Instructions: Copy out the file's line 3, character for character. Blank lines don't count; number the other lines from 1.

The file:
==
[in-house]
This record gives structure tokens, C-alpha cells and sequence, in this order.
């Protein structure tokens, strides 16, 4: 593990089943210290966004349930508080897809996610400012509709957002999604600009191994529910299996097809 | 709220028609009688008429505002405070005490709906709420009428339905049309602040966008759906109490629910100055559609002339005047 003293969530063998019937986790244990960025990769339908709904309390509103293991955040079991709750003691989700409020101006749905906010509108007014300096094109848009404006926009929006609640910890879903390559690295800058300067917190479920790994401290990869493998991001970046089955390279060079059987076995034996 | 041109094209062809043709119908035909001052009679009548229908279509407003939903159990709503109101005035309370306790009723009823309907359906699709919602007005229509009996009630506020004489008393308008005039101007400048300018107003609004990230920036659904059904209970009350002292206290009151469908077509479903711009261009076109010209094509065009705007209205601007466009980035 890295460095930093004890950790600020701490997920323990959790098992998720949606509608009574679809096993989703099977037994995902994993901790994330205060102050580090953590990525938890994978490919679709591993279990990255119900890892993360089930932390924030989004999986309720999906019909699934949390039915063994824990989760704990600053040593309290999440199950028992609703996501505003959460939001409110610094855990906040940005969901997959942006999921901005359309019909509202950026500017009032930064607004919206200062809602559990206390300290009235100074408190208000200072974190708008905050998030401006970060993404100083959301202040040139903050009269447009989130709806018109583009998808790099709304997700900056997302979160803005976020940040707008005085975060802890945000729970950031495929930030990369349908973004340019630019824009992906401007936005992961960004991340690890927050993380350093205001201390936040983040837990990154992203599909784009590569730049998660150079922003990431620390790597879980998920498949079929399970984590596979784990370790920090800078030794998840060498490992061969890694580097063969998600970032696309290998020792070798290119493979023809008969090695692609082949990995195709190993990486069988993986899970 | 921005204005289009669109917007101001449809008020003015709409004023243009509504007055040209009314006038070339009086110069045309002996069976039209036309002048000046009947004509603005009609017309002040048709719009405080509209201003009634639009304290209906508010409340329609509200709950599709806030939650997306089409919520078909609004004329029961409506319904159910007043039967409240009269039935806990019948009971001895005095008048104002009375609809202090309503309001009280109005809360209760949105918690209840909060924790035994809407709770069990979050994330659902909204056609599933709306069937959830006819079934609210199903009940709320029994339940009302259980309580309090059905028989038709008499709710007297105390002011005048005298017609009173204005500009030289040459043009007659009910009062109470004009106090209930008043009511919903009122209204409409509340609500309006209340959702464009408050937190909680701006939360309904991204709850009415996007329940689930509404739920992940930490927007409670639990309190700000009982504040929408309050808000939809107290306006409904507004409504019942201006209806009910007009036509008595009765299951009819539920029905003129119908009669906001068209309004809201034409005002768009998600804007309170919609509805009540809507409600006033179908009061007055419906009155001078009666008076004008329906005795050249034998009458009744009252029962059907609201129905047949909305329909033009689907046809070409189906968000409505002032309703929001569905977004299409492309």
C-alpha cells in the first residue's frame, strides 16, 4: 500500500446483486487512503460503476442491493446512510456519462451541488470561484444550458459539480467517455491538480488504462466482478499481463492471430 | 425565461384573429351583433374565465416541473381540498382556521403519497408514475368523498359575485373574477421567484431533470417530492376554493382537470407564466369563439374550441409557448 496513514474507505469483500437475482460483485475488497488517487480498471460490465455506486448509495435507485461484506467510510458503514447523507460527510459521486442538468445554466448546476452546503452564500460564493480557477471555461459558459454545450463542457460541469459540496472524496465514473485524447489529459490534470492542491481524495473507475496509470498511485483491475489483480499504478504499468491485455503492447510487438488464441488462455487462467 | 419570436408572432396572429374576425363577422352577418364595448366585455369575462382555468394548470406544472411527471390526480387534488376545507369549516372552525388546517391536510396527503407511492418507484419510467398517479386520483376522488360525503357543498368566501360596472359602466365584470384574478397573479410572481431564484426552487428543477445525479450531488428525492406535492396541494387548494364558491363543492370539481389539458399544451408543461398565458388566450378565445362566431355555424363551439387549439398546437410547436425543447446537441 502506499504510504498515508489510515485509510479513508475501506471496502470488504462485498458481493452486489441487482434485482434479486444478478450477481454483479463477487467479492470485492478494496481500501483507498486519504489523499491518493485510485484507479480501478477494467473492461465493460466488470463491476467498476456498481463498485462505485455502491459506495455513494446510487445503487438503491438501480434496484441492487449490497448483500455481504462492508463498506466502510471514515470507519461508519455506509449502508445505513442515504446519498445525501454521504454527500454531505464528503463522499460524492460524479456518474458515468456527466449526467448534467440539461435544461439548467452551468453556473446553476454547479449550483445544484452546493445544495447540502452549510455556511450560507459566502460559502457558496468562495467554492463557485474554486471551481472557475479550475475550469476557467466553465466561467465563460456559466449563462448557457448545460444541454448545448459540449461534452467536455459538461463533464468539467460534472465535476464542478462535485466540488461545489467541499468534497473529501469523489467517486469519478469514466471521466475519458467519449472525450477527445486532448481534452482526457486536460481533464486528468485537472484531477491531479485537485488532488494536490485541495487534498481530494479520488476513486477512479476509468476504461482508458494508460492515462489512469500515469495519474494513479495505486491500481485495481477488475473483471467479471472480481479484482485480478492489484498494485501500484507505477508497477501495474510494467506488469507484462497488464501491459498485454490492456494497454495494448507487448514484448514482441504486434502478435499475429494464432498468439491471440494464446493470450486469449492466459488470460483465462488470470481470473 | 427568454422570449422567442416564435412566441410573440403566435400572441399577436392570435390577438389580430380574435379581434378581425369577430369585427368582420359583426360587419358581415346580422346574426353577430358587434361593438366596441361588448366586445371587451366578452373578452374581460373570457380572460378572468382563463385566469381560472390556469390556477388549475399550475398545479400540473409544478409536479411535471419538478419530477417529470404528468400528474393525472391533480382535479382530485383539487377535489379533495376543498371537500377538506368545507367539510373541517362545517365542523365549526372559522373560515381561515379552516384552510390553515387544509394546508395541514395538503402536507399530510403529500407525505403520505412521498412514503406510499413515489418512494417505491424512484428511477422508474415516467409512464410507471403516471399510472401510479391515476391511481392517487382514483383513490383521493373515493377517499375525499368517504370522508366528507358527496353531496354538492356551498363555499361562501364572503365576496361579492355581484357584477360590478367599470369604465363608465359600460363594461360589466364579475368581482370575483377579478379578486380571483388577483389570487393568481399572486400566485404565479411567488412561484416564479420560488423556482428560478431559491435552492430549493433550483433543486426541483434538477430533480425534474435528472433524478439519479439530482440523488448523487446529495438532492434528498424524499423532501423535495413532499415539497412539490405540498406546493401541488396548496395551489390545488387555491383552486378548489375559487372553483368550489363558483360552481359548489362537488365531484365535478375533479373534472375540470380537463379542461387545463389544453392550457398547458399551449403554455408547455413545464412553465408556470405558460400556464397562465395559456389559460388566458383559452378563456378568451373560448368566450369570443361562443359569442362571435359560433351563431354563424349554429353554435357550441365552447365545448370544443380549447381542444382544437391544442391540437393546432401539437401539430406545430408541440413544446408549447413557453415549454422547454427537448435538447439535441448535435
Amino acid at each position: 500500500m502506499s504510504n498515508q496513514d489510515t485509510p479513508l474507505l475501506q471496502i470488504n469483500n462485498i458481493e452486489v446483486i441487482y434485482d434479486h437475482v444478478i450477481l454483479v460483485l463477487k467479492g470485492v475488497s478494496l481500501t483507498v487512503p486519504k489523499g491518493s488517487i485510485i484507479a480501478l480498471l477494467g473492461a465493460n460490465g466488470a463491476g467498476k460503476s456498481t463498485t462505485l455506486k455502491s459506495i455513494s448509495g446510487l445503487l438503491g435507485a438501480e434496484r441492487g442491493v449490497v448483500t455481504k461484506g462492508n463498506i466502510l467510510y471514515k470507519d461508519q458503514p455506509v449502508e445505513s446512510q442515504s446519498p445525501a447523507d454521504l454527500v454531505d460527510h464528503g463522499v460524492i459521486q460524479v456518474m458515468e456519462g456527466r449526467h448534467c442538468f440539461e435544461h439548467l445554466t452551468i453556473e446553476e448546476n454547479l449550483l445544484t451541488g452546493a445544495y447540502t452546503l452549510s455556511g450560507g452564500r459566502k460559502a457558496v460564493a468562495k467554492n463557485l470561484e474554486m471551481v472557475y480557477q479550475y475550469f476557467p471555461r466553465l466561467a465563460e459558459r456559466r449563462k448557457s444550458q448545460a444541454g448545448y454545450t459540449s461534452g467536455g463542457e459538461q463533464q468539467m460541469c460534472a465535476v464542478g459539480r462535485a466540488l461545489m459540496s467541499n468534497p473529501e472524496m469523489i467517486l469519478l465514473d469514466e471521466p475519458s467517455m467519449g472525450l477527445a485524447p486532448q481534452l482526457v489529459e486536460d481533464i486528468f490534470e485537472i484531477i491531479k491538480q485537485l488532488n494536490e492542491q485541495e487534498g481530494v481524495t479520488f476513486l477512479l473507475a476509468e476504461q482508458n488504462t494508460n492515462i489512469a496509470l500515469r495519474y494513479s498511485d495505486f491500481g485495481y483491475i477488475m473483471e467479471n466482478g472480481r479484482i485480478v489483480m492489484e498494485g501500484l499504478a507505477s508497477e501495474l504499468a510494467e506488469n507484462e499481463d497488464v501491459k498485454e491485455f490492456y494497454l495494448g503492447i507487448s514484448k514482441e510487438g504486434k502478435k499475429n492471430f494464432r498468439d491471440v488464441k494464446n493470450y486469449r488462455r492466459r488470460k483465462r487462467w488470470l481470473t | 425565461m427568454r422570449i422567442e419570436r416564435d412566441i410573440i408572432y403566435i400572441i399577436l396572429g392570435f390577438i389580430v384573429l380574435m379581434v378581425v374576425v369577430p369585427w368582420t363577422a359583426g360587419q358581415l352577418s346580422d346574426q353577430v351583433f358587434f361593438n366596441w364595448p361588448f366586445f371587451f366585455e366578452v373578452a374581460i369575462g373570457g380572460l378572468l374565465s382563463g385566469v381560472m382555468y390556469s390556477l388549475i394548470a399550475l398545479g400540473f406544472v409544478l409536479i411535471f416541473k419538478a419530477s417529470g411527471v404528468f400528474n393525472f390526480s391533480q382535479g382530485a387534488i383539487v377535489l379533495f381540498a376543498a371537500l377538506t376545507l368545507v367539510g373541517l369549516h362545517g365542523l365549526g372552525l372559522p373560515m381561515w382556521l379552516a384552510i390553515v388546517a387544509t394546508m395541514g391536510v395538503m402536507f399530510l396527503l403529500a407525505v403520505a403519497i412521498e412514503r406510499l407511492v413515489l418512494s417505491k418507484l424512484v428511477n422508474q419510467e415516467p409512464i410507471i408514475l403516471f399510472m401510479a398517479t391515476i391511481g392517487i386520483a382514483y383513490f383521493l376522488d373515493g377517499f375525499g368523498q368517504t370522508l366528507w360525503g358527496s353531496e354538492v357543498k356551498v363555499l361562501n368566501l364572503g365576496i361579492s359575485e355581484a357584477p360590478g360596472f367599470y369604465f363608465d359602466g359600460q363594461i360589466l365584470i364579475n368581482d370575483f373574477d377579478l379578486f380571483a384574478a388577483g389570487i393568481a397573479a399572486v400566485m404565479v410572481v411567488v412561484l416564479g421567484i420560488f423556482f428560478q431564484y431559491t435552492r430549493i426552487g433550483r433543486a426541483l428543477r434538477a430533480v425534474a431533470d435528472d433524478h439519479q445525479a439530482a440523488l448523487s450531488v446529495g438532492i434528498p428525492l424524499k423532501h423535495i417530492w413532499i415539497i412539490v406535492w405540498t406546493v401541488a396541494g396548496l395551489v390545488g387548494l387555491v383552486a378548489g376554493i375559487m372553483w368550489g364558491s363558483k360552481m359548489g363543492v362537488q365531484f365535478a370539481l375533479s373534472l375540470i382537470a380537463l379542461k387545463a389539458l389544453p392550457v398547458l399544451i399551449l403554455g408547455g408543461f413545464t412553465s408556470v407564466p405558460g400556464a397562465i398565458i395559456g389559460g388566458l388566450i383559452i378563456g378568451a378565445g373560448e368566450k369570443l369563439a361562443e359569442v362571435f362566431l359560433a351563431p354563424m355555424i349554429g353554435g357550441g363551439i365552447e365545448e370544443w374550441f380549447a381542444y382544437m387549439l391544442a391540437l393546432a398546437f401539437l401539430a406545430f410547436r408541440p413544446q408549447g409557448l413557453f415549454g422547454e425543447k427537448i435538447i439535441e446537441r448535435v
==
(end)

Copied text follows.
């Protein structure tokens, strides 16, 4: 593990089943210290966004349930508080897809996610400012509709957002999604600009191994529910299996097809 | 709220028609009688008429505002405070005490709906709420009428339905049309602040966008759906109490629910100055559609002339005047 003293969530063998019937986790244990960025990769339908709904309390509103293991955040079991709750003691989700409020101006749905906010509108007014300096094109848009404006926009929006609640910890879903390559690295800058300067917190479920790994401290990869493998991001970046089955390279060079059987076995034996 | 041109094209062809043709119908035909001052009679009548229908279509407003939903159990709503109101005035309370306790009723009823309907359906699709919602007005229509009996009630506020004489008393308008005039101007400048300018107003609004990230920036659904059904209970009350002292206290009151469908077509479903711009261009076109010209094509065009705007209205601007466009980035 890295460095930093004890950790600020701490997920323990959790098992998720949606509608009574679809096993989703099977037994995902994993901790994330205060102050580090953590990525938890994978490919679709591993279990990255119900890892993360089930932390924030989004999986309720999906019909699934949390039915063994824990989760704990600053040593309290999440199950028992609703996501505003959460939001409110610094855990906040940005969901997959942006999921901005359309019909509202950026500017009032930064607004919206200062809602559990206390300290009235100074408190208000200072974190708008905050998030401006970060993404100083959301202040040139903050009269447009989130709806018109583009998808790099709304997700900056997302979160803005976020940040707008005085975060802890945000729970950031495929930030990369349908973004340019630019824009992906401007936005992961960004991340690890927050993380350093205001201390936040983040837990990154992203599909784009590569730049998660150079922003990431620390790597879980998920498949079929399970984590596979784990370790920090800078030794998840060498490992061969890694580097063969998600970032696309290998020792070798290119493979023809008969090695692609082949990995195709190993990486069988993986899970 | 921005204005289009669109917007101001449809008020003015709409004023243009509504007055040209009314006038070339009086110069045309002996069976039209036309002048000046009947004509603005009609017309002040048709719009405080509209201003009634639009304290209906508010409340329609509200709950599709806030939650997306089409919520078909609004004329029961409506319904159910007043039967409240009269039935806990019948009971001895005095008048104002009375609809202090309503309001009280109005809360209760949105918690209840909060924790035994809407709770069990979050994330659902909204056609599933709306069937959830006819079934609210199903009940709320029994339940009302259980309580309090059905028989038709008499709710007297105390002011005048005298017609009173204005500009030289040459043009007659009910009062109470004009106090209930008043009511919903009122209204409409509340609500309006209340959702464009408050937190909680701006939360309904991204709850009415996007329940689930509404739920992940930490927007409670639990309190700000009982504040929408309050808000939809107290306006409904507004409504019942201006209806009910007009036509008595009765299951009819539920029905003129119908009669906001068209309004809201034409005002768009998600804007309170919609509805009540809507409600006033179908009061007055419906009155001078009666008076004008329906005795050249034998009458009744009252029962059907609201129905047949909305329909033009689907046809070409189906968000409505002032309703929001569905977004299409492309």